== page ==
THE CARE INTERVENTION SUBCOMMITTEE’S HIGH-PERFORMING PRACTICE STUDY IDENTIFIED SIX KEY ATTRIBUTES OF PRACTICES THAT WERE HIGH-PERFORMERS ON ED AND INPATIENT UTILIZATION. EFFECTIVE TEAMS RESPONDED TO PATIENT CONCERNS, CALLS AND INQUIRIES IN EXCEEDINGLY TIMELY WAYS. PATIENTS RECEIVED RESPONSES, OFTEN DIRECTLY FROM PCPS AND OTHER CLINICIANS AND ANSWERS TO THEIR QUESTIONS. THE FOLLOWING TOOLS WERE DEVELOPED TO ASSIST PRACTICES WITH IMPROVING RESPONSE TIMES TO PATIENTS.
In high-performing practices, it was very timely responsiveness to patient calls, queries and concerns that made the difference. Extended hours and same-day access were helpful, but were not useful to patients if they did not accommodate an urgent need. Time-sensitive clinician response to patient queries was much more important.
In some high-performing practices, the PCP directly returned patient calls for clinical guidance and then, if needed, nurses or other team members provided follow-up information and closed the inquiry. Additionally, PCPs in high-performing practices were often willing to accommodate patients that needed to be seen, even when available slots had been exhausted by extending their workday if needed.
The techniques that practices used to make patients aware of ways to access the primary care practice, “flip triage on its head” with direct PCP response to questions about clinical guidance and “flex their workdays” to accommodate patient needs are described below.
Robust Processes for Communicating with Patients About How to Access their PCP
High-performing practices educated patients continuously about ways to access the practice and clinical guidance. Most incorporated this in a new patient orientation or the patient’s first visit to the practice where the PCP would give the patient their direct phone line and/or email. Patients were told that they need not hesitate if an urgent problem arose that required clinical consultation. Ways to access the practice and clinical guidance were reinforced at
subsequent visits and if an ED visit or inpatient hospitalization occurred, follow-up calls included information and again emphasized ways that the patient can access their PCP if they have clinical questions.
When patients made calls for clinical guidance, several high-performing practices used an innovative approach to “flip triage on its head” with the PCP making the initial outreach instead of a team member. Practices found that often this closed the loop in a timelier way and in fewer steps.
Process Flow for “Flipping Call Triage on Its Head” with Direct PCP Clinical Guidance Calls
1. Patient calls requesting clinician guidance and advice were received by front desk.
2. The front desk was trained to collect key information including the patient “ask” (i.e., what the patient would like to know).
3. Front desk reminds patient to stay close to phone and to pick up the call when it is returned, providing a timeframe for call return when possible (e.g, within the hour, within two hours, etc.). The patient was also reminded to have the pertinent information for the call ready so that the call from their clinician could be productive.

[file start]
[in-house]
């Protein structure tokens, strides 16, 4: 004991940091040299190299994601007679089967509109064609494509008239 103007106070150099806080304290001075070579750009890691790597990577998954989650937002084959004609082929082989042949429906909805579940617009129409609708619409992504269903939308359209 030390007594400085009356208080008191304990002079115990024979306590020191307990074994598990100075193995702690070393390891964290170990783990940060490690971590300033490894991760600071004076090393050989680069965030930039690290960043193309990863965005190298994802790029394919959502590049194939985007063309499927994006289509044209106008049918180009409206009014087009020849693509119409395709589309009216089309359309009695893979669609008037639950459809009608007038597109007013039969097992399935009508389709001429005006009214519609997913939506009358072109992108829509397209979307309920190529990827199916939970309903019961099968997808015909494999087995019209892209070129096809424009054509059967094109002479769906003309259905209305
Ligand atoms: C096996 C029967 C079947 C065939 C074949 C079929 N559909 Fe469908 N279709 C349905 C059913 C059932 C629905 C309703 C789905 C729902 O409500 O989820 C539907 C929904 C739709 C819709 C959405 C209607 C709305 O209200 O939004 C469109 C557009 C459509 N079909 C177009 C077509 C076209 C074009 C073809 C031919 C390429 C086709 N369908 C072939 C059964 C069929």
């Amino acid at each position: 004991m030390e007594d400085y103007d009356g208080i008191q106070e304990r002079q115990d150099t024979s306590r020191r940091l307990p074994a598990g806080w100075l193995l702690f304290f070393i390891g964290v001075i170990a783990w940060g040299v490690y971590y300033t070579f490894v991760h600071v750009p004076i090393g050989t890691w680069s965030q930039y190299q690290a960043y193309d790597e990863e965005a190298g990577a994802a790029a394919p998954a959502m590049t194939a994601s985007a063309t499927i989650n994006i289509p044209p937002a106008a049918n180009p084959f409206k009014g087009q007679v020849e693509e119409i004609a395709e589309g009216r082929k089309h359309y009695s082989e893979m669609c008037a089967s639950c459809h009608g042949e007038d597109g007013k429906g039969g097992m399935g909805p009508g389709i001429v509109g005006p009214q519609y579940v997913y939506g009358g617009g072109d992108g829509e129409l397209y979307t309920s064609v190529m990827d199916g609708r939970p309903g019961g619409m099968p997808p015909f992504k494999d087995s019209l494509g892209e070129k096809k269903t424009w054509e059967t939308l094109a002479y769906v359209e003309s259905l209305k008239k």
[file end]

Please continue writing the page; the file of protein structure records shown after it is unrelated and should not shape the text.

4. The front desk used instant message feature within EHR to notify PCP and RN.
5. The PCP and RN received a “pop up” message in their EHRs about the patient call for clinical advice.
6. The PCP and RN used instant messaging to determine who will return the call, though in high-performing practices, most often the PCP would do so and could often provide the
7. patient with guidance and transfer the call to the front desk if an in-person visit was essential. If a return call to the patient was needed afterward, the PCP assured the patient that the RN, Care Manager or other staff member would be in touch shortly.
8. If necessary, the RN, Care Manager or other staff member called the patient to provide the follow-up information and close the inquiry.
Flex-scheduling to lengthen the workday to accommodate urgent patient requests
If spots held for same-day access were already used or patients could not be otherwise seen in slots that patients had cancelled, PCPs elected to “flex” their work schedules and stay if needed to see a patient after hours. This promoted patient trust in access to in-person cate when needed and could usually be accommodated quickly and directly after normal office hours. The high-performing practices prided themselves on “never turning away a patient that
needed to be seen the same day”.
Interestingly, the PCPs and practices report that patients did not call for frivolous reasons or initiate a call without a genuine concern about uncertainty regarding a new symptom or question regarding their condition. It seemed to the high-performing practices that patients valued their access to information and clinical guidance and were careful to not “bother the doctor” with a question that did not require the PCP’s involvement.